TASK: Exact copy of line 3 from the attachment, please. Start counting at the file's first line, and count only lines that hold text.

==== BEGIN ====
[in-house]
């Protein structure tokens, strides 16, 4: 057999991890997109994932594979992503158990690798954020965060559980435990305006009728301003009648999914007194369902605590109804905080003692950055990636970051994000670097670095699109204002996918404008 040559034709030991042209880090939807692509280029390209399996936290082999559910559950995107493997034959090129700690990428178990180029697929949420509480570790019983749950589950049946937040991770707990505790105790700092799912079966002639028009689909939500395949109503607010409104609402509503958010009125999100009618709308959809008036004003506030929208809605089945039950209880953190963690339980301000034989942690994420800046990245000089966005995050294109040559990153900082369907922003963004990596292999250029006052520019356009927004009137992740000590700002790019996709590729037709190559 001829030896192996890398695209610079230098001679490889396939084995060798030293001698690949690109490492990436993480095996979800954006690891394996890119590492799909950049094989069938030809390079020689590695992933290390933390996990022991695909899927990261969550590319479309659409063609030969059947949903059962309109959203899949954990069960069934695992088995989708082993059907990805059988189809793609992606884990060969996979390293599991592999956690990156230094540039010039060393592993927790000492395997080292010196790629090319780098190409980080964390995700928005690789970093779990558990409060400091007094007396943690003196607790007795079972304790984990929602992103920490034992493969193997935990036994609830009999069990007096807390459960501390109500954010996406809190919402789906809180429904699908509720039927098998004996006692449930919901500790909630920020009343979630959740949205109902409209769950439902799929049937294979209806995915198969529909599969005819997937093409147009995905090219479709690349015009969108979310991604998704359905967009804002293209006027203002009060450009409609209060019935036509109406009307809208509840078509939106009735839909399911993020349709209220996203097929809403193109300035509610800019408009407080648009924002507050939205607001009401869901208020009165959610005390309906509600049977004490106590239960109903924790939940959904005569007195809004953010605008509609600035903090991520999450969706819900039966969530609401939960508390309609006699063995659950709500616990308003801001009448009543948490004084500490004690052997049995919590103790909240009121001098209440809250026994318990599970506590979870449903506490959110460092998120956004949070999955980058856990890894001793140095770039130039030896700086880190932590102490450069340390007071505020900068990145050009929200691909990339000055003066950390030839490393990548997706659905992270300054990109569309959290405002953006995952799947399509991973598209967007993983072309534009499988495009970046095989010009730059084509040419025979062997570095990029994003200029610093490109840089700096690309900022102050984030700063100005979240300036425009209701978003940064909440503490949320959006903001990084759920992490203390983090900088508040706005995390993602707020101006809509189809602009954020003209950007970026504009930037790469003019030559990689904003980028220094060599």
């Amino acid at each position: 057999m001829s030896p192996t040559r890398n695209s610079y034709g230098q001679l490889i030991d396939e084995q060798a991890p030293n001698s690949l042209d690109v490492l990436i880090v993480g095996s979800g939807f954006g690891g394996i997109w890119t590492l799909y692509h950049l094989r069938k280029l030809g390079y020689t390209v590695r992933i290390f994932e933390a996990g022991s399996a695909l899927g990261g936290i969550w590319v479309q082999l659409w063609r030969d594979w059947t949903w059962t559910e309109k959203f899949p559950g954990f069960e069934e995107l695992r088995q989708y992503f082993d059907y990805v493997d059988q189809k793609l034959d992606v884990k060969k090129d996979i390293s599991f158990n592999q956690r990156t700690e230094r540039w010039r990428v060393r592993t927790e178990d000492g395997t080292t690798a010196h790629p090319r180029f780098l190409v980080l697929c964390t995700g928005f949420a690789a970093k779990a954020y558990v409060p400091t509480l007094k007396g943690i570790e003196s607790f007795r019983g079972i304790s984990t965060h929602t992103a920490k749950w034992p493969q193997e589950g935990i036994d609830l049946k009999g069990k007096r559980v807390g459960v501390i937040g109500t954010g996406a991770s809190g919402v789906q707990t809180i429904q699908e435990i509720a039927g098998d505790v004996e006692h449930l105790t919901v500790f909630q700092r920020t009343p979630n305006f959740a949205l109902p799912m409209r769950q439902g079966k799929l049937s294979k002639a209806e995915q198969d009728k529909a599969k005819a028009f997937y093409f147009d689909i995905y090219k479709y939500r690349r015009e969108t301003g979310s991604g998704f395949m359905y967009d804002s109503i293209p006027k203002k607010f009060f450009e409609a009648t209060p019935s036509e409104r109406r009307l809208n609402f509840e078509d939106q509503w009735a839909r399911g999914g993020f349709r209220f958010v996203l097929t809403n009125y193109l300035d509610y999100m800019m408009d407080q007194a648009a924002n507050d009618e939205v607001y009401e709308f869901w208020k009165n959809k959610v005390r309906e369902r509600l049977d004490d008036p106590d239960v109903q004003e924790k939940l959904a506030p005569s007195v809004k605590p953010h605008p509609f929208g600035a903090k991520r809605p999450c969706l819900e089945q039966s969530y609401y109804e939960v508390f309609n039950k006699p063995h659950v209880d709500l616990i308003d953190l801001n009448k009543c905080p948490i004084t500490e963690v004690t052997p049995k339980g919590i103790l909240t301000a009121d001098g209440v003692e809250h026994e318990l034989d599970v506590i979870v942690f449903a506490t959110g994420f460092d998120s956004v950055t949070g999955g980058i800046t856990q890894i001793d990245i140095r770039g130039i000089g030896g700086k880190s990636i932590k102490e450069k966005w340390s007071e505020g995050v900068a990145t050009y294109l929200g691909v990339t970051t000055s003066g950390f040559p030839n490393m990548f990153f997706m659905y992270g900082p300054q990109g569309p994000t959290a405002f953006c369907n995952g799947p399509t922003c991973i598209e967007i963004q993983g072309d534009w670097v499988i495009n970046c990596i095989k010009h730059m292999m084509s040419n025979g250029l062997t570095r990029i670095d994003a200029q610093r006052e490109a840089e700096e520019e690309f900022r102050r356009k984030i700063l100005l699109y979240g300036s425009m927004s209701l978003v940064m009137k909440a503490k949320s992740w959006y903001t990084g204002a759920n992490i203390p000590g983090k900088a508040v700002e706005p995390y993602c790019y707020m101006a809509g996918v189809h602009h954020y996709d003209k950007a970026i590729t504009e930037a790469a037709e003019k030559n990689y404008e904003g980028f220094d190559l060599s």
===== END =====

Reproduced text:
């Amino acid at each position: 057999m001829s030896p192996t040559r890398n695209s610079y034709g230098q001679l490889i030991d396939e084995q060798a991890p030293n001698s690949l042209d690109v490492l990436i880090v993480g095996s979800g939807f954006g690891g394996i997109w890119t590492l799909y692509h950049l094989r069938k280029l030809g390079y020689t390209v590695r992933i290390f994932e933390a996990g022991s399996a695909l899927g990261g936290i969550w590319v479309q082999l659409w063609r030969d594979w059947t949903w059962t559910e309109k959203f899949p559950g954990f069960e069934e995107l695992r088995q989708y992503f082993d059907y990805v493997d059988q189809k793609l034959d992606v884990k060969k090129d996979i390293s599991f158990n592999q956690r990156t700690e230094r540039w010039r990428v060393r592993t927790e178990d000492g395997t080292t690798a010196h790629p090319r180029f780098l190409v980080l697929c964390t995700g928005f949420a690789a970093k779990a954020y558990v409060p400091t509480l007094k007396g943690i570790e003196s607790f007795r019983g079972i304790s984990t965060h929602t992103a920490k749950w034992p493969q193997e589950g935990i036994d609830l049946k009999g069990k007096r559980v807390g459960v501390i937040g109500t954010g996406a991770s809190g919402v789906q707990t809180i429904q699908e435990i509720a039927g098998d505790v004996e006692h449930l105790t919901v500790f909630q700092r920020t009343p979630n305006f959740a949205l109902p799912m409209r769950q439902g079966k799929l049937s294979k002639a209806e995915q198969d009728k529909a599969k005819a028009f997937y093409f147009d689909i995905y090219k479709y939500r690349r015009e969108t301003g979310s991604g998704f395949m359905y967009d804002s109503i293209p006027k203002k607010f009060f450009e409609a009648t209060p019935s036509e409104r109406r009307l809208n609402f509840e078509d939106q509503w009735a839909r399911g999914g993020f349709r209220f958010v996203l097929t809403n009125y193109l300035d509610y999100m800019m408009d407080q007194a648009a924002n507050d009618e939205v607001y009401e709308f869901w208020k009165n959809k959610v005390r309906e369902r509600l049977d004490d008036p106590d239960v109903q004003e924790k939940l959904a506030p005569s007195v809004k605590p953010h605008p509609f929208g600035a903090k991520r809605p999450c969706l819900e089945q039966s969530y609401y109804e939960v508390f309609n039950k006699p063995h659950v209880d709500l616990i308003d953190l801001n009448k009543c905080p948490i004084t500490e963690v004690t052997p049995k339980g919590i103790l909240t301000a009121d001098g209440v003692e809250h026994e318990l034989d599970v506590i979870v942690f449903a506490t959110g994420f460092d998120s956004v950055t949070g999955g980058i800046t856990q890894i001793d990245i140095r770039g130039i000089g030896g700086k880190s990636i932590k102490e450069k966005w340390s007071e505020g995050v900068a990145t050009y294109l929200g691909v990339t970051t000055s003066g950390f040559p030839n490393m990548f990153f997706m659905y992270g900082p300054q990109g569309p994000t959290a405002f953006c369907n995952g799947p399509t922003c991973i598209e967007i963004q993983g072309d534009w670097v499988i495009n970046c990596i095989k010009h730059m292999m084509s040419n025979g250029l062997t570095r990029i670095d994003a200029q610093r006052e490109a840089e700096e520019e690309f900022r102050r356009k984030i700063l100005l699109y979240g300036s425009m927004s209701l978003v940064m009137k909440a503490k949320s992740w959006y903001t990084g204002a759920n992490i203390p000590g983090k900088a508040v700002e706005p995390y993602c790019y707020m101006a809509g996918v189809h602009h954020y996709d003209k950007a970026i590729t504009e930037a790469a037709e003019k030559n990689y404008e904003g980028f220094d190559l060599s």